When I first found out that there was (finally) a collection of Suttles' games, I thought it was my lucky day. Unfortunately, although the games are gWhen I first found out that there was (finally) a collection of Suttles' games, I thought it was my lucky day. Unfortunately, although the games are great fun, the collection is not. Despite Seirawan's name being attached to this thing, I seriously doubt that he had little (if anything) to do with it. I certainly hope not. Nope, I'm pretty sure that this one was all Bruce's baby.
And what a babbling, coddled infant it is too. Harper (an apt name if ever there was one) is a guy with precious little to say and 300+ pages in which to say it. Soon enough I learned to just bypass his enormous thickets of positional "advice" and whatnot and follow the moves themselves, as best I could anyway. Even so, he proved to be an overbearingly annoying annotative presence. For some reason, he seemed to think that declaring "centralization" (or better still, "centralization!") was an exemplary bit of wisdom distillation. Then there were the (all too frequent) comments regarding "attacking the base of the pawn chain." His remarks about overprotecting all and sundry also palled soon enough (if I'm remembering my Nimzovich right, Aron said that you could only overprotect strong points, not weak ones). By the time Harper took the Informant to task for the inconsistency of their evaluations of position, I had to toss my eyes toward the ceiling; I mean, here's a guy who could definitely write a book on that particular failing himself.
Oh yeah, and Bruce is provincial with a capital P. Perhaps Vancouver really does represent the hub of the chessic universe to him, but personally, I could hardly care less about the place. But being told that some opening line was tested out in a batch of Vancouver blitz games...I mean, what the heck am I supposed to make of that? Only occasional touches of (intentional) humor salvaged the thing at all (although even those tended to get overused as time wore on).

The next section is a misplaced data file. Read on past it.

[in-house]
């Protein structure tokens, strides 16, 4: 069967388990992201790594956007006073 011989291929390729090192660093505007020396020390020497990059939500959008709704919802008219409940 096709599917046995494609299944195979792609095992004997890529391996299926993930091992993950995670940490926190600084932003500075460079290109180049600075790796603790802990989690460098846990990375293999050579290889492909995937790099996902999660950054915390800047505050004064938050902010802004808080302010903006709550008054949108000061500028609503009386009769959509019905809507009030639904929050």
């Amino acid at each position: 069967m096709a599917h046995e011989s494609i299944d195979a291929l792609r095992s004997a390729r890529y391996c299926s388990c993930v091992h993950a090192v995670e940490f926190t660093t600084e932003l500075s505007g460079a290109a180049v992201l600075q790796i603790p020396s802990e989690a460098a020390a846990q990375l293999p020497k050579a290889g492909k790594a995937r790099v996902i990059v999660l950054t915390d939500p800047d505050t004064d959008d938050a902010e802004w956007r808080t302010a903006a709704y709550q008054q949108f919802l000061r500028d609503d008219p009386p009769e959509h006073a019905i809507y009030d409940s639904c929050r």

But by far the worst aspect about this book--and indeed, one that is completely inexcusable: Harper actually uses (or seizes) the opportunity to insinuate SEVERAL OF HIS OWN GAMES into the proceedings. Unbelievable! Actually, even more amazing than that (I mean, the fact that he would have the clueless gall to do something like that) is how everybody else--Seirawan, the editors, the publisher--let him get away with it.
I guess I should've realized, from Suttles' less than heartfelt "interview," that this thing was likely to be a bomb (apparently he's too busy playing computer games or something now to cough up more than a few sentences for the cause). Still, the volume is not a total one-star washout, because there are after all the games themselves...which as it turned out were even more entertaining and bizarre than I remembered. I particularly loved the instances of him playing Rh7 (as black)--not just once, but several times. Wow! It's just too bad that they couldn't have gotten him to write the notes himself, instead of farming the project out to a very dubious prospect indeed....more
Well-done for the most part. I never realized that Andersen once courted Jenny Lind (the proverbial "Swedish Nightingale"!). I am of course assuming tWell-done for the most part. I never realized that Andersen once courted Jenny Lind (the proverbial "Swedish Nightingale"!). I am of course assuming that the author knows his business when he high-handedly critiques the many translators of his subject. Unfortunately though this book grew rather overbearingly psychiatric toward the end; the part about Andersen's possible homosexuality was especially silly (so if that Collin guy suspected of him of being a heterosexual, would he have kept his daughters away from him?...lol). And all that business about "abreaction" became quite tiresome. Still, this is the best book of this series which I've read so far....more
Hampered throughout by the rather ivory-towerish and smug outlook of its author. In particular, being told repeatedly how "pathetic" Fitzgerald was grHampered throughout by the rather ivory-towerish and smug outlook of its author. In particular, being told repeatedly how "pathetic" Fitzgerald was growing became tiresome. The second half of the book is better than the first, when Mizener at last comes back down to earth (for the most part) to stroll along beside his subject. My advice though is: don't read anything past that picture of F Scott and Zelda's tombstone (for in the final several pages of wrap-up our scribe doth verily become very specious and windbaggy indeed). Lots of cool pics anyway. And for sheer poignance, it's hard to top the following note from Zelda (in her sanitarium):
"Dearest and always Dearest Scott: I am sorry too that there should be nothing to greet you but an empty shell.... I want you to be happy--if there were any justice you would be happy--maybe you will be anyway. I love you anyway--even if there isn't any me or any love or even any life-- I love you."...more